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There’s a LOT of Mixed Information Out There
In today’s fast-paced world, we get fed a LOT of information on a daily basis (and a lot of it happens to be bullshit). There are certain topics that get more publicity than others and so much of that information gets passed around in a horrifying game of global telephone. At the end, who knows what’s right and wrong anymore?
Well, YOU can.
Having a science-based background (biotechnology if anyone is wondering) has taught me obvious things like the inner workings of a cell and how to properly grow microbes…etc. But the most important lesson I’ve learned had nothing to do with factual knowledge; the most important thing I’ve learned is to think critically about information that I come across.
The Problem with Researching One Side of an Argument
There’s a vast amount of knowledge out there. It’s easy to find an answer that supports what you want to believe, even if what you want to believe isn’t true. What I mean by this, for example, is that people who want to believe that cinnamon is good for them will search “benefits of cinnamon” and not even attempt to look at the negative effects. (For the record, cinnamon is a perfectly okay thing to consume in normal amounts. This is just an example).
There is a tendency to search for what you want to be true. But when you ignore any evidence that doesn’t support your desired outcome, you’re doing yourself a disservice by not allowing yourself to know the whole truth. You’re shielding yourself from adverse information and that’s not healthy. Next time you’re looking for something, I strongly encourage you to look for the opposite of what you’re hoping for. It’s a good way to be truly objective when you’re looking for real information.
Don’t Limit Yourself by Agreeing with the Opinion of the General Public
I hate confrontation, but I also hate when people limit themselves by not doing proper research. And I really hate it when people argue about something they don’t even know anything about. One of the biggest arguments I have with people is about GMOs. The public consensus is that they’re bad, but that simply isn’t true.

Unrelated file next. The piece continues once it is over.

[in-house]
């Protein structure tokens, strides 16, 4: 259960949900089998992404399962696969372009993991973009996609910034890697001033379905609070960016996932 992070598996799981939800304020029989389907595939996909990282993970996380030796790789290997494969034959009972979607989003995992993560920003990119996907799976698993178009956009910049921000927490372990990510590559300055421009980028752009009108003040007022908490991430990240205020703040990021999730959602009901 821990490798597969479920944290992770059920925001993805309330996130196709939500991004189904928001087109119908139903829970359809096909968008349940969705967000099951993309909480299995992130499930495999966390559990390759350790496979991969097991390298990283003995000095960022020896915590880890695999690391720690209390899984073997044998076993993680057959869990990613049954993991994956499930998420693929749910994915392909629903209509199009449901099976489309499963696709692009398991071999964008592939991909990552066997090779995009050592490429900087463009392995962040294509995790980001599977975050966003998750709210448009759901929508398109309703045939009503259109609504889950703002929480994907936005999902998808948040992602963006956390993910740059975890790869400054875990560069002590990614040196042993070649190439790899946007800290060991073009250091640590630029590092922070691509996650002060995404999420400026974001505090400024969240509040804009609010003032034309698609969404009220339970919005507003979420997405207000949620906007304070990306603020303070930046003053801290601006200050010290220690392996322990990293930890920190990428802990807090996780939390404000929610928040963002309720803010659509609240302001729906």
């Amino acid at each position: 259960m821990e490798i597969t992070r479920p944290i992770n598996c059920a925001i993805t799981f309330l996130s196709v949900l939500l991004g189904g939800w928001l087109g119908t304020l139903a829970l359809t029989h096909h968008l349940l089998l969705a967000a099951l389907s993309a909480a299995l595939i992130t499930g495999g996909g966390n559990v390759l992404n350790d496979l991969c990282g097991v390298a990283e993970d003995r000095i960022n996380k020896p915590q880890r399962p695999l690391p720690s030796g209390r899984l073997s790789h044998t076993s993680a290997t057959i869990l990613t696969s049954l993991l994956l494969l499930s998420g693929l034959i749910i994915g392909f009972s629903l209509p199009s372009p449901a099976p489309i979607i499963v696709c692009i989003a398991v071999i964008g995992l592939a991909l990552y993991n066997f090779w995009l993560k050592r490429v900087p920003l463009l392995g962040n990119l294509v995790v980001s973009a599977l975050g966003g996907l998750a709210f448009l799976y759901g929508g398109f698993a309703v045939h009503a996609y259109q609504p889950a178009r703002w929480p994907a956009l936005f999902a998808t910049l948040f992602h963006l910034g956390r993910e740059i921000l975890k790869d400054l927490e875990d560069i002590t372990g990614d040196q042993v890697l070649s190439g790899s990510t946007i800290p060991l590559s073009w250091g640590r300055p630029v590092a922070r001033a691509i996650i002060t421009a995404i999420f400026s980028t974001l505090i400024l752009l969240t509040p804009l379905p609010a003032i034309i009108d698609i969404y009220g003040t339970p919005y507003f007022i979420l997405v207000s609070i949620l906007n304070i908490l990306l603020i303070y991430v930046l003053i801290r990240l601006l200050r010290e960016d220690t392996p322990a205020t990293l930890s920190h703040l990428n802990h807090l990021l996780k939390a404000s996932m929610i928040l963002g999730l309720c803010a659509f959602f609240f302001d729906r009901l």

In the past, I would gently encourage people to look into it a little more and realize that it’s actually far healthier than the pesticides and other chemicals needed to grow the crops in today’s changing climate. Now, however, when someone is arguing with me about GMOs, I ask them to describe to me how a GMO is made…if they can’t do it then they cannot possibly know why it is supposedly bad for them, right? By putting them on the spot, it allows them to realize that maybe they don’t know as much as they thought they did. Yes, it makes them uncomfortable, but to be honest I’m pretty sick of hearing people spew wrong and irrational facts.
I probably sound like such a bitch right now. But I will never go against my opinion to get page views and subscribers. I’m well aware that publishing a post about how bad GMOs are will bring loads of traffic to my blog. But I think for myself, which is the whole idea behind this post.
Thinking For Yourself Is a Form of Self Love
When you read something online and wonder if it’s true, go find out! There is such power in being informed. Intelligence isn’t about grades in school or being an expert at something.
Intelligence is about understanding what someone is trying to tell you, and then making your own conclusion from it. By thinking for yourself, you’re always the smartest person in the room.
You’re always going to feel confident that you made the right decision when it is your decision. True intelligence means putting in the work to inform yourself of something you want to know more about, and branching out to include all sides of an argument even if it isn’t the desired result.
If you want to learn more about biology and how to think critically about articles you read pertaining to health, nutrition, fitness, etc. then I recommend reading The Cell: Discovering the Microscopic World that Determines Our Health, Our Consciousness, and Our Future
I recently finished this book and loved it. I tend to avoid reading heavier topics in my spare time because I read those types of things for my studies. But this was a real treat. This book provides you with a deeper understanding of the human body (with a special focus on cells) and provides a fascinating narration behind some of the most influential scientific discoveries in history without being too dry of a read.
If nothing else, at least read the introduction. One of my favourite quotes from the book comes from the very first pages:
“things like faith, belief and gut feelings, although important in other contexts, are not valid counterarguments to scientific conclusions and consensus.”
Please comment if you have anything to add to this post or have a topic you’d like to see on Love Wellness. As always, questions are more than welcome!